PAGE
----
Wednesday, August 4, 2010
Updated: 11:58 PM
By Brett Ballantini
DETROIT Edwin Jackson takes some strange routes to domination.
His no-hitters run 149 pitches and eight walks. His most stellar season came in the hitting-happy American League.
And his debut for the first-place Chicago White Sox came in the form of a nine-hit, seven-plus inning gem against his former teammates, the Detroit Tigers.
It was this latest bout of dominant pitching that pushed the White Sox to a 4-1 win over Detroit, taking the second of three games in this key, four-game intradivisional series.
He did a great job and threw strikes, Chicago manager Ozzie Guillen said. I didnt know he threw that hard, and his command was outstanding.
I was just attacking the strike zone, making them put the ball in play, Jackson said. When you do that, the odds are in your favor as a pitcher. And the defense worked behind me.
Jackson was uncharacteristically pinpoint with his pitches on Wednesday, finishing with just one walk and zero wild pitches. For a pitcher averaging four free passes per nine innings and who had tossed a National League-leading 13 wild pitches with the Arizona Diamondbacks, thats a sure sign that White Sox pitching coach Don Cooper has immediately spun some magic.
Unmoved? Consider that until Jacksons final batter, Miguel Cabrera, no Detroit hitter worked Jackson to a single three-ball count, much less a walk.
It was my mistake letting him go out for the last inning, Guillen said. He was sitting down for too long, 20 minutes. I came out of my game plan for no reason. It wasnt a good move on my part. He couldnt find the plate. I take the blame for that one.
Despite otherwise owning the plate and drawing countless short at-bats from the Tigers, Jackson was in trouble in each of the first four innings, allowing nine total baserunners. But the righty proved elusive, leaving eight men on base in those first four innings.
The way he worked his rhythm and tempo and everything, it was really nice to see, catcher A.J. Pierzynski said. As long as he throws strikes, hes going to be fine.
Chicago struck early on offense, as Juan Pierre led off the game with a single and then had his 500th career stolen base on a 3-1 count, but it was erased by Alex Rios drawing a walk on the pitch. With two on, Paul Konerko stroked a single to left, scoring Pierre.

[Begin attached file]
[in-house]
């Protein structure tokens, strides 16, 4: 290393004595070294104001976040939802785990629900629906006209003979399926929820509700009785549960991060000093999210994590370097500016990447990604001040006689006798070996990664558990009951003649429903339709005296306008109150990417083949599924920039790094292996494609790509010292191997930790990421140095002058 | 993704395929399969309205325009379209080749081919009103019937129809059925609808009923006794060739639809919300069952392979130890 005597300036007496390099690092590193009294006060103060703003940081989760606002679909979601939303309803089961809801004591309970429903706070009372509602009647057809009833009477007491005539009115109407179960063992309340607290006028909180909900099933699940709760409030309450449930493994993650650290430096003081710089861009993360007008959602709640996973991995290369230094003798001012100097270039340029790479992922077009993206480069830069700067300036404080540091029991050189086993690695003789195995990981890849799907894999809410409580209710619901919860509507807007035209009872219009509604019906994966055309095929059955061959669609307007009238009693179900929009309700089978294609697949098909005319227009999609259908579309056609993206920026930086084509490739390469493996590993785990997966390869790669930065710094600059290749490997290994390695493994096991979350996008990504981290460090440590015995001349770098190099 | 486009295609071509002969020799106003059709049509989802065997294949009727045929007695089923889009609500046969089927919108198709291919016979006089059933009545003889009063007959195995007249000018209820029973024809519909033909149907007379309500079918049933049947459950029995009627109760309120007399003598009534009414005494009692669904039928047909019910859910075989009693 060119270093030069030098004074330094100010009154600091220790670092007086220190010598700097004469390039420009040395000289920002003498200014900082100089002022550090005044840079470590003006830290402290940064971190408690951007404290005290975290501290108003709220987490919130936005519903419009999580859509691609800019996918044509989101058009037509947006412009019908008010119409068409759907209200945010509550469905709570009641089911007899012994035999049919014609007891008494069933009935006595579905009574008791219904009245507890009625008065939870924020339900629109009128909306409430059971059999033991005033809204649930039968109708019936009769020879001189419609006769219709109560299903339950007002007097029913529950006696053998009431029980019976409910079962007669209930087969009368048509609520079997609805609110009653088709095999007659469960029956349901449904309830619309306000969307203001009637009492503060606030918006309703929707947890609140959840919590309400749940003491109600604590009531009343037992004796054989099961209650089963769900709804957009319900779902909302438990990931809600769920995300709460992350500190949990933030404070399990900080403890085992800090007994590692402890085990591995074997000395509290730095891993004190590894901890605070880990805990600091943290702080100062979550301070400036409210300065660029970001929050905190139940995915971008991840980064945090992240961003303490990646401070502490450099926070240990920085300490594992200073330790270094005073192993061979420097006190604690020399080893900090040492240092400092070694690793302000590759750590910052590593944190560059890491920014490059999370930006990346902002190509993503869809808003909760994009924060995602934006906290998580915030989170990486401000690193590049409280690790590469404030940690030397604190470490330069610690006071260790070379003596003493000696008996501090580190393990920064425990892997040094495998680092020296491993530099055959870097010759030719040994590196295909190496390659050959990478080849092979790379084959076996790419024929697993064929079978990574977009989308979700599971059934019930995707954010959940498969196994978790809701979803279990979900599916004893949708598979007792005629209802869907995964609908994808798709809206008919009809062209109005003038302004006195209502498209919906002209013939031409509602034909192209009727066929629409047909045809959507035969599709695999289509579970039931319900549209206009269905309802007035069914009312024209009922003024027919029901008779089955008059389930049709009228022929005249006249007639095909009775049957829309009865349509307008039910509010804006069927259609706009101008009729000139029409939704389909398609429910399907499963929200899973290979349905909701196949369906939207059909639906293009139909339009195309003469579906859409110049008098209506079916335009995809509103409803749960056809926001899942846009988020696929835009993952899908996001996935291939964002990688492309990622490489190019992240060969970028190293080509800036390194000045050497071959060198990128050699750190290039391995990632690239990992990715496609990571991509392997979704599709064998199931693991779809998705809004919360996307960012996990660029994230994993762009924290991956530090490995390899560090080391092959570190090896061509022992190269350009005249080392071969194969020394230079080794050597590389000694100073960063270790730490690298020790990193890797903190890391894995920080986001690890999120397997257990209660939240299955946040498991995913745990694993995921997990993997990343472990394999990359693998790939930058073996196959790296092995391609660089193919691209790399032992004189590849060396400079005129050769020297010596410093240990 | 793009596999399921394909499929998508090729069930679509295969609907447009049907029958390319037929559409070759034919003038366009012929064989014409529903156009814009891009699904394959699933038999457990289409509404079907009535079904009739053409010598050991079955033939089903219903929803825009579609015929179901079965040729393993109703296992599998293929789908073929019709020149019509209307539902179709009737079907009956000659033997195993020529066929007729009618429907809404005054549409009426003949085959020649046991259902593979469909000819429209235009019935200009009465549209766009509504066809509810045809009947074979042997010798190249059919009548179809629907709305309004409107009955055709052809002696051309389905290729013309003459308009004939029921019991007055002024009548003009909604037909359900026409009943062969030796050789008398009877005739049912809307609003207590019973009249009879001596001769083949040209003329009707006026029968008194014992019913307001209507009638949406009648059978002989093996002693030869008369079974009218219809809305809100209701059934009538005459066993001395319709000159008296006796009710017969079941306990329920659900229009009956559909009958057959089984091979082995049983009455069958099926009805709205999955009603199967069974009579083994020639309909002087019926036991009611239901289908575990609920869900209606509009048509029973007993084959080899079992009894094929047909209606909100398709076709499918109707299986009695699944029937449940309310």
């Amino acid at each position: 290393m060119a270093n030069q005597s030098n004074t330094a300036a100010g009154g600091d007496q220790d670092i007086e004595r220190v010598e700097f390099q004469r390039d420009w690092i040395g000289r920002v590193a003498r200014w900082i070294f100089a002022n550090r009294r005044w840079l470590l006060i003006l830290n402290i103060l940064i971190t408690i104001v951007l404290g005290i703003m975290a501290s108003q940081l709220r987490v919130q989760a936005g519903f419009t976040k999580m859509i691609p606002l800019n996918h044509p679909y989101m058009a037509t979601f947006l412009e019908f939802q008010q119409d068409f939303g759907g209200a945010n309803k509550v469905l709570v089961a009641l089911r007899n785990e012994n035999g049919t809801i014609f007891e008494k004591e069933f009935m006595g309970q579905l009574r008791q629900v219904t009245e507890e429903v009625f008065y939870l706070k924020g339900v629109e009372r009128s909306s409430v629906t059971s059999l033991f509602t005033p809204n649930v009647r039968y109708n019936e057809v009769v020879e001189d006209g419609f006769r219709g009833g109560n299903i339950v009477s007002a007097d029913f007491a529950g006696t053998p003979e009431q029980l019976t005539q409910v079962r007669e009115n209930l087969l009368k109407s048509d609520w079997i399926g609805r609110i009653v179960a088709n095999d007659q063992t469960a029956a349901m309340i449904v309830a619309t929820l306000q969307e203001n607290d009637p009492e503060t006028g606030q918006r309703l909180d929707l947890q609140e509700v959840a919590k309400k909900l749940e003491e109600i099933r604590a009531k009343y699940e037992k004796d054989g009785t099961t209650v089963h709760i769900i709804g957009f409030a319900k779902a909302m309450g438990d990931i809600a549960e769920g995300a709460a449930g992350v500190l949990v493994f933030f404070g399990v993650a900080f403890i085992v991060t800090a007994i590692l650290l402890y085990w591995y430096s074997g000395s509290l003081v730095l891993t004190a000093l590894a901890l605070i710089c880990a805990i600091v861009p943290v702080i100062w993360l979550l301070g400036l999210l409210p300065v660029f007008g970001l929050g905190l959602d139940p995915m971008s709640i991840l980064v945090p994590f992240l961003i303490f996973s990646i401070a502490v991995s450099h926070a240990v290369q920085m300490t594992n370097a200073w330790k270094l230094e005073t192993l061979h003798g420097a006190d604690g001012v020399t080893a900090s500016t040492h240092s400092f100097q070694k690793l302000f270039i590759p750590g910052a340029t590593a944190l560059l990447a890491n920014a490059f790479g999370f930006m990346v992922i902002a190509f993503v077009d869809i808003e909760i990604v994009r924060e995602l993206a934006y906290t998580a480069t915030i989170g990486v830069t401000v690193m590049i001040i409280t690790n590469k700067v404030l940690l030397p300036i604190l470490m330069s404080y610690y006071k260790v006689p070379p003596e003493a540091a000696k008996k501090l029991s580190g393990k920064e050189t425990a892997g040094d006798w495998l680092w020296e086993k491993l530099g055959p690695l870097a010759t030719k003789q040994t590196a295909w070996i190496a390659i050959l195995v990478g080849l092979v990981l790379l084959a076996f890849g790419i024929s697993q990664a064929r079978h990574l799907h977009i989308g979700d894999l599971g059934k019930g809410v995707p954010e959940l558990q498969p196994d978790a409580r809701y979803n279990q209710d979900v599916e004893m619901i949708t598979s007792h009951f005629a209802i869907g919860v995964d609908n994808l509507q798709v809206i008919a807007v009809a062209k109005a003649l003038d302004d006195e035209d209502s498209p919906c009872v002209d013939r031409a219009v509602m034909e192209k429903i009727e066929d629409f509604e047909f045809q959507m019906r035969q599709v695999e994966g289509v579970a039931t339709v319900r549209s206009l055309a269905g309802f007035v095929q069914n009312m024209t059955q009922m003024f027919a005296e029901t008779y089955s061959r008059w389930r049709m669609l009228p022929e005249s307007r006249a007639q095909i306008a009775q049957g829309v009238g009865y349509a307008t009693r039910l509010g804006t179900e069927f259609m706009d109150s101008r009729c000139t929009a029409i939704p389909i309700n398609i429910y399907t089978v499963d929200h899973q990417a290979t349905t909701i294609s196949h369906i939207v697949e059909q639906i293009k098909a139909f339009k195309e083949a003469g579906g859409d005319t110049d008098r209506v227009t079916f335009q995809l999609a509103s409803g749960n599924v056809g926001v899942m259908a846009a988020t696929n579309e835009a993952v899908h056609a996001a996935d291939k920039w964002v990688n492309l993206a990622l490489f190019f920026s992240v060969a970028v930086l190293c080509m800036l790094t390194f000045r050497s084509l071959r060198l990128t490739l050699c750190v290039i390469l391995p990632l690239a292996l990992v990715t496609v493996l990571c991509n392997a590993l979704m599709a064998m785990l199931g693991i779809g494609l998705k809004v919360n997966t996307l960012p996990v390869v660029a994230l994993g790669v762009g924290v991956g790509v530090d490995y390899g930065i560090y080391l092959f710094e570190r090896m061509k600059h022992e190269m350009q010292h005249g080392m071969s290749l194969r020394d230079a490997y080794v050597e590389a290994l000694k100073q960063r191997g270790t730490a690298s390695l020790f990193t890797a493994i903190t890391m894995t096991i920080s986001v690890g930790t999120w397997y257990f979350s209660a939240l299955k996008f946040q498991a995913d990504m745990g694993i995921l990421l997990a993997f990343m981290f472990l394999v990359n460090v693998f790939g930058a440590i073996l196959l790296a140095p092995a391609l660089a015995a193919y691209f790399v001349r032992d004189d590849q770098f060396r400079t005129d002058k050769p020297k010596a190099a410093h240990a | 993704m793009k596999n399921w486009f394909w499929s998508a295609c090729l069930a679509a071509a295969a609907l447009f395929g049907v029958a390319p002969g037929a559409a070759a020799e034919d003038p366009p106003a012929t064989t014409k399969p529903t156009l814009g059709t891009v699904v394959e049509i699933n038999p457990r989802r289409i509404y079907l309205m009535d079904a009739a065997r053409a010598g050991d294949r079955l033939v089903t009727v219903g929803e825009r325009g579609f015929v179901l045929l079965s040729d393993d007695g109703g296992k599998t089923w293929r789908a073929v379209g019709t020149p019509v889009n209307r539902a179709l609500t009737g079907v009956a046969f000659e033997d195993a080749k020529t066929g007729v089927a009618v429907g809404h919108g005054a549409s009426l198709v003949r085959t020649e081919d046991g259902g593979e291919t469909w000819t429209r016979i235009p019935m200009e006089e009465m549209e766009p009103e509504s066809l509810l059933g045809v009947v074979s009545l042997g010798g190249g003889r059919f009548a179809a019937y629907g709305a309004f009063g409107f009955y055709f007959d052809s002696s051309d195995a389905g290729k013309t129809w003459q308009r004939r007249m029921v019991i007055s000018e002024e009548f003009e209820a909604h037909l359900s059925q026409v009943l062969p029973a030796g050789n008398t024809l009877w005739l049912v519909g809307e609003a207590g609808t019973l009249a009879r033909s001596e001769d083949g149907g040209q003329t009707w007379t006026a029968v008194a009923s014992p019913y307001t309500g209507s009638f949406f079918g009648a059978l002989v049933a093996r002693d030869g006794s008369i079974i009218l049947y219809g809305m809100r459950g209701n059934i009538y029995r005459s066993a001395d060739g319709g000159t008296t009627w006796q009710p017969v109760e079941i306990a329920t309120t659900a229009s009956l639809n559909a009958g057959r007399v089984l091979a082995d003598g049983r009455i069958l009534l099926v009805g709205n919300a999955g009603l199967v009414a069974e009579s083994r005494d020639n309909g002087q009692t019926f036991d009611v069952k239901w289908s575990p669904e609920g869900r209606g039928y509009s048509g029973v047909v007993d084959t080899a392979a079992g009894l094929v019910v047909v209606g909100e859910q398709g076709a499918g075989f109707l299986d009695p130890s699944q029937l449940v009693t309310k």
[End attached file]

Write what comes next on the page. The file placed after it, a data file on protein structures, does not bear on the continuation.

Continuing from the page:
The rest of the Chisox runs came courtesy of the long ball. The first, extending the Chicago 9s lead to 3-0, came courtesy of a Carlos Quentin missile to left in the fourth that plated Konerko as well. After the smash, the Twitterwaves were all aflutter, claiming the crack of the bat could be heard back to Chicago and all the way out to California.
Hes not far from getting back and getting very, very dangerous as a hitter, Guillen said. A couple of balls, he just barely missed. In a couple more days hes going to go back to where he was two weeks ago.
The final score came in the sixth inning, on a Konerko rocket down the left-field line.
After Jackson struggled with his control in the eighth, walking Cabrera on four pitches, he left the virus on the mound for reliever J.J. Putz to catch. Putz walked Brennan Boesch on four pitches, and after Jhonny Peralta lined out to Rios, Brandon Inge stroked a soft single to short right that triggered a bizarre chain reaction. Andruw Jones fielded the ball but fell on his throw home, where an unadvisedly aggressive Cabrera was barreling; Joness Wiffleball toss hit the pitchers mound, then ricocheted plateward to hit Cabrera as he scored. This being baseball and not kickball, the run counted, and the shutout dissipated.
That was all for Putz, who was rescued by bullpen BFF Matt Thornton. The ace lefty quickly extinguished pinch-hitters Ryan Raburn and Jeff Frazier.
In the ninth, Bobby Jenks came on for a dominating 1-2-3 save, his 23rd in 25 tries.
Jackson may only have been away from the AL Central for five months of baseball time, but after winning six games in the final two months of last season for the playoff-chasing Tigers, hes right back in the thick of thingsand on Wednesday, it was Detroit who was in the way.
We have faith in whoevers out there, said Pierzynski, who believed pitching against Detroit provided some extra excitement for Jackson. But you bring in a guy whos been an All-Star and won big games in the American League, it definitely is a plus.
Jackson disagreed with the backstops assessment of his pitching motivation on Wednesday, but that was the only way in which the pair failed to click for this perfect debut.
I didnt take any more satisfaction beating Detroit than winning the game, period, Jackson said. This is the pennant race. The key is to win every game. My job is going out every fifth day and giving our team a chance to win.
Brett Ballantini is CSNChicago.coms White Sox Insider. Follow him @CSNChi_Beatnik on Twitter for up-to-the-minute Sox information.